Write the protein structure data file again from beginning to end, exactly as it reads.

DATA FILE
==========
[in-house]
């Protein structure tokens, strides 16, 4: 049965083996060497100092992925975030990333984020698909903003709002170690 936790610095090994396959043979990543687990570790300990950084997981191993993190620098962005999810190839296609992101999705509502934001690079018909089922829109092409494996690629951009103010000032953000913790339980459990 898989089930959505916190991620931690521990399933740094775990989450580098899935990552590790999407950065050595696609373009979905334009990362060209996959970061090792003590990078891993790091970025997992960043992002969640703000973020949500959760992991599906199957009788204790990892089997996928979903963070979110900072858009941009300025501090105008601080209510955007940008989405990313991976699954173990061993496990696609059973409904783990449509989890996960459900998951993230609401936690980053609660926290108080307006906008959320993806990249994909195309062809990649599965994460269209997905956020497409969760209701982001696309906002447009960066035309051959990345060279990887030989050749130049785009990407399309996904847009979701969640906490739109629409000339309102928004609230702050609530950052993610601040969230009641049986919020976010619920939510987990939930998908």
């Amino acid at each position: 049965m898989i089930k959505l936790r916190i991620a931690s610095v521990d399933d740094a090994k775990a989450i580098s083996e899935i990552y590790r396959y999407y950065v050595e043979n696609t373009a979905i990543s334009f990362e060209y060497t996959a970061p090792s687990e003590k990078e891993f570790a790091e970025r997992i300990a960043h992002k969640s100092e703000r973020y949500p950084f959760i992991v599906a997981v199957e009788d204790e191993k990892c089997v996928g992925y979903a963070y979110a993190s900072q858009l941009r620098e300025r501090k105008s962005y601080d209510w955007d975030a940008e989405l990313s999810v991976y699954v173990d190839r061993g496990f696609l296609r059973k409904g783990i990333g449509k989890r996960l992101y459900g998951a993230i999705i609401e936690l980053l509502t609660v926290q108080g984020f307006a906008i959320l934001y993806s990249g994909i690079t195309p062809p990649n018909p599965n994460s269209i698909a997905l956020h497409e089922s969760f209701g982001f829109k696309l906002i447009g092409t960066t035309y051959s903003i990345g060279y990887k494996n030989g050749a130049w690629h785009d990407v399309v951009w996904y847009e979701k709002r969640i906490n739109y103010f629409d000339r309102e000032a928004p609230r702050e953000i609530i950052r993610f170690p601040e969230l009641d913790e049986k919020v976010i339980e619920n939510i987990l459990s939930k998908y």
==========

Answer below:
[in-house]
């Protein structure tokens, strides 16, 4: 049965083996060497100092992925975030990333984020698909903003709002170690 936790610095090994396959043979990543687990570790300990950084997981191993993190620098962005999810190839296609992101999705509502934001690079018909089922829109092409494996690629951009103010000032953000913790339980459990 898989089930959505916190991620931690521990399933740094775990989450580098899935990552590790999407950065050595696609373009979905334009990362060209996959970061090792003590990078891993790091970025997992960043992002969640703000973020949500959760992991599906199957009788204790990892089997996928979903963070979110900072858009941009300025501090105008601080209510955007940008989405990313991976699954173990061993496990696609059973409904783990449509989890996960459900998951993230609401936690980053609660926290108080307006906008959320993806990249994909195309062809990649599965994460269209997905956020497409969760209701982001696309906002447009960066035309051959990345060279990887030989050749130049785009990407399309996904847009979701969640906490739109629409000339309102928004609230702050609530950052993610601040969230009641049986919020976010619920939510987990939930998908």
């Amino acid at each position: 049965m898989i089930k959505l936790r916190i991620a931690s610095v521990d399933d740094a090994k775990a989450i580098s083996e899935i990552y590790r396959y999407y950065v050595e043979n696609t373009a979905i990543s334009f990362e060209y060497t996959a970061p090792s687990e003590k990078e891993f570790a790091e970025r997992i300990a960043h992002k969640s100092e703000r973020y949500p950084f959760i992991v599906a997981v199957e009788d204790e191993k990892c089997v996928g992925y979903a963070y979110a993190s900072q858009l941009r620098e300025r501090k105008s962005y601080d209510w955007d975030a940008e989405l990313s999810v991976y699954v173990d190839r061993g496990f696609l296609r059973k409904g783990i990333g449509k989890r996960l992101y459900g998951a993230i999705i609401e936690l980053l509502t609660v926290q108080g984020f307006a906008i959320l934001y993806s990249g994909i690079t195309p062809p990649n018909p599965n994460s269209i698909a997905l956020h497409e089922s969760f209701g982001f829109k696309l906002i447009g092409t960066t035309y051959s903003i990345g060279y990887k494996n030989g050749a130049w690629h785009d990407v399309v951009w996904y847009e979701k709002r969640i906490n739109y103010f629409d000339r309102e000032a928004p609230r702050e953000i609530i950052r993610f170690p601040e969230l009641d913790e049986k919020v976010i339980e619920n939510i987990l459990s939930k998908y």